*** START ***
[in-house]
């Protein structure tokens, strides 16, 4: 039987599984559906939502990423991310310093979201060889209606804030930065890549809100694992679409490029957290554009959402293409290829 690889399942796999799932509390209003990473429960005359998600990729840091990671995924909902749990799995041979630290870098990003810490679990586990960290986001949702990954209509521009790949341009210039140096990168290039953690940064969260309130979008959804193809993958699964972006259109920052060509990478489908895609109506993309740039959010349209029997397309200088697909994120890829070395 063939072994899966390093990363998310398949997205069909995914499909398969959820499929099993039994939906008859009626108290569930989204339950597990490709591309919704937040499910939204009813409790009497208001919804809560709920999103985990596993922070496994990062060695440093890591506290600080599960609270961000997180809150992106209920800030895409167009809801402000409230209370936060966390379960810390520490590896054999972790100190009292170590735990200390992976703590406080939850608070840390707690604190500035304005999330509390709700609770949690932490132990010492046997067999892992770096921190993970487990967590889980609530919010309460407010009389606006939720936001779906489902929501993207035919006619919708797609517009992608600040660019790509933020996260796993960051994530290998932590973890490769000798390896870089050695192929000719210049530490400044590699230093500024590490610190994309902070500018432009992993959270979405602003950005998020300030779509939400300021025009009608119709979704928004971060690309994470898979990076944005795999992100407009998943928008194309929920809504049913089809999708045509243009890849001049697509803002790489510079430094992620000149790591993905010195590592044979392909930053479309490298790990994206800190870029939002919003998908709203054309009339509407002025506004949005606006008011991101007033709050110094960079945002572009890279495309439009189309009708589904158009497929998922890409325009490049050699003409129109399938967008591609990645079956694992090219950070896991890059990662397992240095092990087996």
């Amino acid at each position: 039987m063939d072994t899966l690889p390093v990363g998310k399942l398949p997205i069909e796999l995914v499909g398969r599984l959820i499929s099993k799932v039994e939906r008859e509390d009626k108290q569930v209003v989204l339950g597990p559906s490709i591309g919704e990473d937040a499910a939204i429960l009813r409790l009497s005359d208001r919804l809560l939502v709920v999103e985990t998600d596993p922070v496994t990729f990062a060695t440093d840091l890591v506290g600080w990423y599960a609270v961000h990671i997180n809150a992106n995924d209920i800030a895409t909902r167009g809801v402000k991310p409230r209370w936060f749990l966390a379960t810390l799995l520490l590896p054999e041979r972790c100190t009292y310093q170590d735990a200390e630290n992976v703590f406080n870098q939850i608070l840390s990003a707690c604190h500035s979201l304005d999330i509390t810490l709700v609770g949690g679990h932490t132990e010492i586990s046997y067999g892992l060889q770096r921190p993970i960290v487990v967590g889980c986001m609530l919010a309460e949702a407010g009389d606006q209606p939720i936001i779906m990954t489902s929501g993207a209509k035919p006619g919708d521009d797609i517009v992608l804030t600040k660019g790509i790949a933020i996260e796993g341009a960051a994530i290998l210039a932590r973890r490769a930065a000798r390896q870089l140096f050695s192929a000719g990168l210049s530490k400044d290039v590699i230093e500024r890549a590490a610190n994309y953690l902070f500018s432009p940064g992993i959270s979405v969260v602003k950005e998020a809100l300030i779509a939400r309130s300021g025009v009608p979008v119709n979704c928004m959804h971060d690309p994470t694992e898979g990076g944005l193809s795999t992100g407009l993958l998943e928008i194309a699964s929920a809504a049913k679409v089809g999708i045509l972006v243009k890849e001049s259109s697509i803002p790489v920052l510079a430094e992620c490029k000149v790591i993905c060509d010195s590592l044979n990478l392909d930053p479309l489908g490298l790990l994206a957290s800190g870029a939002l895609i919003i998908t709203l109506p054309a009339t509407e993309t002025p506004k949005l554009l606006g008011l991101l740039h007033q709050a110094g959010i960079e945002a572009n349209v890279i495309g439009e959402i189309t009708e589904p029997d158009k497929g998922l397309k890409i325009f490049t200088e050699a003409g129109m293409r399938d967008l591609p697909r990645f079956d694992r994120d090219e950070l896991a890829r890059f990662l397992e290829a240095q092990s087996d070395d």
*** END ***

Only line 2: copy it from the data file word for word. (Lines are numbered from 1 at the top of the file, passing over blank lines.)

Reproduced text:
């Protein structure tokens, strides 16, 4: 039987599984559906939502990423991310310093979201060889209606804030930065890549809100694992679409490029957290554009959402293409290829 690889399942796999799932509390209003990473429960005359998600990729840091990671995924909902749990799995041979630290870098990003810490679990586990960290986001949702990954209509521009790949341009210039140096990168290039953690940064969260309130979008959804193809993958699964972006259109920052060509990478489908895609109506993309740039959010349209029997397309200088697909994120890829070395 063939072994899966390093990363998310398949997205069909995914499909398969959820499929099993039994939906008859009626108290569930989204339950597990490709591309919704937040499910939204009813409790009497208001919804809560709920999103985990596993922070496994990062060695440093890591506290600080599960609270961000997180809150992106209920800030895409167009809801402000409230209370936060966390379960810390520490590896054999972790100190009292170590735990200390992976703590406080939850608070840390707690604190500035304005999330509390709700609770949690932490132990010492046997067999892992770096921190993970487990967590889980609530919010309460407010009389606006939720936001779906489902929501993207035919006619919708797609517009992608600040660019790509933020996260796993960051994530290998932590973890490769000798390896870089050695192929000719210049530490400044590699230093500024590490610190994309902070500018432009992993959270979405602003950005998020300030779509939400300021025009009608119709979704928004971060690309994470898979990076944005795999992100407009998943928008194309929920809504049913089809999708045509243009890849001049697509803002790489510079430094992620000149790591993905010195590592044979392909930053479309490298790990994206800190870029939002919003998908709203054309009339509407002025506004949005606006008011991101007033709050110094960079945002572009890279495309439009189309009708589904158009497929998922890409325009490049050699003409129109399938967008591609990645079956694992090219950070896991890059990662397992240095092990087996």